What to do about an employment contract that restricts my potential employment options?

UPDATED: Sep 6, 2011

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What to do about an employment contract that restricts my potential employment options?

I have a job interview coming up soon and also received an employment contract renewal from my current employer requesting that I sign a new contract that renews every two years and has a non-compete clause and a 90 day termination notice clause. The non-compete clause is reasonable, as it prevents me from working elsewhere within a 25 range and in a place that provides similar services. The 90 day notice to terminate has me quite concerned, as I am always seeking potential job opportunities to allow for growth and advancement. I’m currently not under contract because my old has expired.

Asked on September 6, 2011 under Employment Labor Law, North Carolina


SJZ, Member, New York Bar / FreeAdvice Contributing Attorney

Answered 11 years ago | Contributor

We cannot advise you as to what to do--that is something you must decide, based on all the factors, pro and con.

What we can do is to confirm that a notice clause in an employment contract is enforceable, so if you sign it, the company can require you to provide 90 days notice--and take legal action if you do not.

One option to consider is whether you can negotiate for notice (and if not 90 days, some reasonable period, such as 30, 45, or 60) to be reciprocal. That is, if the company can be obligated to give you notice of termination or layoff, while that would not increase your freedom, it would, as compensation for potentially tying yourself up somewhat, give you additional security.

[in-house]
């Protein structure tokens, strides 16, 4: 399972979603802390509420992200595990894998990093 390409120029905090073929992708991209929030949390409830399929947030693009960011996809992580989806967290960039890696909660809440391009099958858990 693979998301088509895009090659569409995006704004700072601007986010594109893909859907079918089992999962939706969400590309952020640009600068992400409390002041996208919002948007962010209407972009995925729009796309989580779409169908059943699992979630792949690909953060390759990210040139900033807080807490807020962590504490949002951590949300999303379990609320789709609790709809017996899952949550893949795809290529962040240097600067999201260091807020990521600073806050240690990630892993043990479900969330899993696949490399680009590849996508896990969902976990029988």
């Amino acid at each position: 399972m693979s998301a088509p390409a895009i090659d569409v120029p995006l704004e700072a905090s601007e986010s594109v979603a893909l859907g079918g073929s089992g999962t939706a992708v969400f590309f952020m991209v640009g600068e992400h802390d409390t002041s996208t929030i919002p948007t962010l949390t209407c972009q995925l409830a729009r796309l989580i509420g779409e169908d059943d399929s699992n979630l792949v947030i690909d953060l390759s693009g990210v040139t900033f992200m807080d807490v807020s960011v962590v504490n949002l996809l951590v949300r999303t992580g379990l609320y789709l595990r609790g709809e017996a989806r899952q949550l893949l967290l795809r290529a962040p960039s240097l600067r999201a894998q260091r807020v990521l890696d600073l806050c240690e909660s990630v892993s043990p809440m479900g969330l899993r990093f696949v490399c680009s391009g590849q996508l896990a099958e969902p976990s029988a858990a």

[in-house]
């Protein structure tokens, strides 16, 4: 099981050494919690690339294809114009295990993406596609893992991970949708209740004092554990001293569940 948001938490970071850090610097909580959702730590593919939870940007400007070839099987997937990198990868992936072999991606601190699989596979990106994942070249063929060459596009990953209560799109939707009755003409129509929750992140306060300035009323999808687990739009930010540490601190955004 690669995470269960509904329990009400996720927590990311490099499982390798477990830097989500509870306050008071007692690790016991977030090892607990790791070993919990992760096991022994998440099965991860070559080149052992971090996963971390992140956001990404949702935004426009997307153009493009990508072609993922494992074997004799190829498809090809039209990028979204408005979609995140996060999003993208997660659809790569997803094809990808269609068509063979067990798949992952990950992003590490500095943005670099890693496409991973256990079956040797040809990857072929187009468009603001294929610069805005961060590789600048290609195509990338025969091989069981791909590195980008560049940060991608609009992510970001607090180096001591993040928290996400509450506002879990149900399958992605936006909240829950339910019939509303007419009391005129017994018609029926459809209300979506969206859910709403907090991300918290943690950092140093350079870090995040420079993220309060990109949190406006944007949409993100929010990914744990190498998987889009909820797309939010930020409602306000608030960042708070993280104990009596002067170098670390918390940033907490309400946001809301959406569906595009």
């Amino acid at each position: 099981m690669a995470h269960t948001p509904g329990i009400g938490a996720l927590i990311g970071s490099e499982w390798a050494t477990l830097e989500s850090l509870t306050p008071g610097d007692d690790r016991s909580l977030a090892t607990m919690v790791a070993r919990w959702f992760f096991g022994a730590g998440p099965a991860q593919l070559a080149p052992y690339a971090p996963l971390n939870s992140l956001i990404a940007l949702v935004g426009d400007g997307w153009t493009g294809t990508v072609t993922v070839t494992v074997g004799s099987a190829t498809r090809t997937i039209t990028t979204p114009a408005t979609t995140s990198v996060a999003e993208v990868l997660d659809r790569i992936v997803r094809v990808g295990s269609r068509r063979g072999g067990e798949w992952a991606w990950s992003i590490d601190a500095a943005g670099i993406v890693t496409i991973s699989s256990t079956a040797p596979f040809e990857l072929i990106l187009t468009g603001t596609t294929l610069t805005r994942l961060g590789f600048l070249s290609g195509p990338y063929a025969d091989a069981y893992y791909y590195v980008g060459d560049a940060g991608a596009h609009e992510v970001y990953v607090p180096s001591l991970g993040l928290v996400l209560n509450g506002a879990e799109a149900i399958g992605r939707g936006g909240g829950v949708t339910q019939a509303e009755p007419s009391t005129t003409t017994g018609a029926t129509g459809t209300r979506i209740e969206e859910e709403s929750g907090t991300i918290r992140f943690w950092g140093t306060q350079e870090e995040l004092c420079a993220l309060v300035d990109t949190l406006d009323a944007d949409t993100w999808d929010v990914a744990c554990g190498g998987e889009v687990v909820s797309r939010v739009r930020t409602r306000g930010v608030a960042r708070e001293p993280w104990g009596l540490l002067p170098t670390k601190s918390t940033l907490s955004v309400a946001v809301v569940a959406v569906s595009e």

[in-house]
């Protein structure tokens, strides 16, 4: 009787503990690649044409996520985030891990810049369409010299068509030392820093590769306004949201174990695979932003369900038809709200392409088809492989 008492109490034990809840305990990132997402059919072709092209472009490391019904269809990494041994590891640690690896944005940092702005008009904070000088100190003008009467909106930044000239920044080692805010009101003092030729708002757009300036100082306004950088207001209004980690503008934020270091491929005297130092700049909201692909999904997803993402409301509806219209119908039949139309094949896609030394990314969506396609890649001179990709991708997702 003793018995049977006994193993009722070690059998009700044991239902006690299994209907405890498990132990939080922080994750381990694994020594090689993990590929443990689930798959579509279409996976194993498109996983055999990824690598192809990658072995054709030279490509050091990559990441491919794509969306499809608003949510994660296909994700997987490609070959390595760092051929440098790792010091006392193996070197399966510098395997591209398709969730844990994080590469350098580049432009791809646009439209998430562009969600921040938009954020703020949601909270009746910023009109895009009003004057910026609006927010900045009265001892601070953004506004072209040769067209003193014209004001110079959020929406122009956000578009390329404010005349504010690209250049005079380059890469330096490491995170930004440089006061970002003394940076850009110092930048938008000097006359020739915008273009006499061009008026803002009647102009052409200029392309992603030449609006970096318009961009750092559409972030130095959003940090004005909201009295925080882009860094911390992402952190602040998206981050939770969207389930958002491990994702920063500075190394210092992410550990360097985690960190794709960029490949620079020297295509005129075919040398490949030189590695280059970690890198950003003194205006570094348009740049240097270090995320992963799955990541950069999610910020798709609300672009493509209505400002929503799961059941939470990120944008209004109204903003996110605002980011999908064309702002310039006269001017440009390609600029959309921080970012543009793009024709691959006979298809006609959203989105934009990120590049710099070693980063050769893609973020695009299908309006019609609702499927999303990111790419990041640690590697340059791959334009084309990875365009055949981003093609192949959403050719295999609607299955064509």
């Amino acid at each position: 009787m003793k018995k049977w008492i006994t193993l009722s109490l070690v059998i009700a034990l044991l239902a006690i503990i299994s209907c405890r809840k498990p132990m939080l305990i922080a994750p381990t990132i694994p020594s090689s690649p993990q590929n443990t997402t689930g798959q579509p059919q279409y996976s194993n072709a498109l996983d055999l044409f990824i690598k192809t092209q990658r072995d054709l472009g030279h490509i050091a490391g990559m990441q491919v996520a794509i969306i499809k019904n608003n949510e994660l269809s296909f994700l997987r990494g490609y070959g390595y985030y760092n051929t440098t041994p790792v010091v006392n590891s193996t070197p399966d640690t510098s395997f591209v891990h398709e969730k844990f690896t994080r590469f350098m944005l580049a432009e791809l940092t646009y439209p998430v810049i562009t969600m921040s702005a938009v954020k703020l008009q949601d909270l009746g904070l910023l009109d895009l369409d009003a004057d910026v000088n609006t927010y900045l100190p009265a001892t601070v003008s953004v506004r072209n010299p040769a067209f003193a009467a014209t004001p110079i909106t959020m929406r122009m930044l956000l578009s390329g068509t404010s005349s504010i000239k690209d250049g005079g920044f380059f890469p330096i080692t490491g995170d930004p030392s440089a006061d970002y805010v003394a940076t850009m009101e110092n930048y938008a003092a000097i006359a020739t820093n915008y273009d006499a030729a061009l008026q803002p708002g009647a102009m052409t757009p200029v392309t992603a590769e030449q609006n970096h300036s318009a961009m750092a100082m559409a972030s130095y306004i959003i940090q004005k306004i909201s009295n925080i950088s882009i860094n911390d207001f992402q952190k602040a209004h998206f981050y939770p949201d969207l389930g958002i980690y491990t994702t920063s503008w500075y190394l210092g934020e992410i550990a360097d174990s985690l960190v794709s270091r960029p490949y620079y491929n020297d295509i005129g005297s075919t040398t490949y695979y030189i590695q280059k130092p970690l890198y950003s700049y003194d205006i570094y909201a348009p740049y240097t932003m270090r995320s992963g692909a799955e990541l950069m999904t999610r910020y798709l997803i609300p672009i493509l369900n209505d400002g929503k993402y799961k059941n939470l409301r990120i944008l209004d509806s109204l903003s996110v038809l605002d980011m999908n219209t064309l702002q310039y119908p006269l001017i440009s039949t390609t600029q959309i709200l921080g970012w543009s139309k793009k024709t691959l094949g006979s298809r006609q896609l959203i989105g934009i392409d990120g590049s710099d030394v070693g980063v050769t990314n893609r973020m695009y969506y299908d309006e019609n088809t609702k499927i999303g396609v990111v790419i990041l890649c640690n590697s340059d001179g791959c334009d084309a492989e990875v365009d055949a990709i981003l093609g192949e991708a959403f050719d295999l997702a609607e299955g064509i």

IMPORTANT NOTICE: The Answer(s) provided above are for general information only. The attorney providing the answer was not serving as the attorney for the person submitting the question or in any attorney-client relationship with such person. Laws may vary from state to state, and sometimes change. Tiny variations in the facts, or a fact not set forth in a question, often can change a legal outcome or an attorney's conclusion. Although AttorneyPages.com has verified the attorney was admitted to practice law in at least one jurisdiction, he or she may not be authorized to practice law in the jurisdiction referred to in the question, nor is he or she necessarily experienced in the area of the law involved. Unlike the information in the Answer(s) above, upon which you should NOT rely, for personal advice you can rely upon we suggest you retain an attorney to represent you.

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